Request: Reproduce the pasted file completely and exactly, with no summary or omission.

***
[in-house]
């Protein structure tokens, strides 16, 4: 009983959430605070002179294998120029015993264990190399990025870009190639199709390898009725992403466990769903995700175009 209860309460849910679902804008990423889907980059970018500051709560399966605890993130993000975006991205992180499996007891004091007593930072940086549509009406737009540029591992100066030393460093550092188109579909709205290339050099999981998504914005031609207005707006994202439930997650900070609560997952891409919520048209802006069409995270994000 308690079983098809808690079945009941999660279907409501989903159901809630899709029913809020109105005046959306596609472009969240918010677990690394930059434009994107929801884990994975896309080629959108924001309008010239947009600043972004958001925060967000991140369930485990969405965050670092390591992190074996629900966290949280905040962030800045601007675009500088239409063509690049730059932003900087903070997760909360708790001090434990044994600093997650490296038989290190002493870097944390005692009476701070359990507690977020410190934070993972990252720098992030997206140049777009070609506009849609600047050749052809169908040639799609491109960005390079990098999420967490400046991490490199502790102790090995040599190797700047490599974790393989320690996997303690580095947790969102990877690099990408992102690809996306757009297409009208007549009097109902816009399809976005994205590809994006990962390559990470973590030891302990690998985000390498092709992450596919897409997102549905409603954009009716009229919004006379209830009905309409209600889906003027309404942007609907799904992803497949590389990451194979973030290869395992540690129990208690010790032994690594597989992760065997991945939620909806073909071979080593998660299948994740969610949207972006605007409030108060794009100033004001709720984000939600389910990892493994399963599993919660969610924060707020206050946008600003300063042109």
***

[in-house]
């Protein structure tokens, strides 16, 4: 009983959430605070002179294998120029015993264990190399990025870009190639199709390898009725992403466990769903995700175009 209860309460849910679902804008990423889907980059970018500051709560399966605890993130993000975006991205992180499996007891004091007593930072940086549509009406737009540029591992100066030393460093550092188109579909709205290339050099999981998504914005031609207005707006994202439930997650900070609560997952891409919520048209802006069409995270994000 308690079983098809808690079945009941999660279907409501989903159901809630899709029913809020109105005046959306596609472009969240918010677990690394930059434009994107929801884990994975896309080629959108924001309008010239947009600043972004958001925060967000991140369930485990969405965050670092390591992190074996629900966290949280905040962030800045601007675009500088239409063509690049730059932003900087903070997760909360708790001090434990044994600093997650490296038989290190002493870097944390005692009476701070359990507690977020410190934070993972990252720098992030997206140049777009070609506009849609600047050749052809169908040639799609491109960005390079990098999420967490400046991490490199502790102790090995040599190797700047490599974790393989320690996997303690580095947790969102990877690099990408992102690809996306757009297409009208007549009097109902816009399809976005994205590809994006990962390559990470973590030891302990690998985000390498092709992450596919897409997102549905409603954009009716009229919004006379209830009905309409209600889906003027309404942007609907799904992803497949590389990451194979973030290869395992540690129990208690010790032994690594597989992760065997991945939620909806073909071979080593998660299948994740969610949207972006605007409030108060794009100033004001709720984000939600389910990892493994399963599993919660969610924060707020206050946008600003300063042109």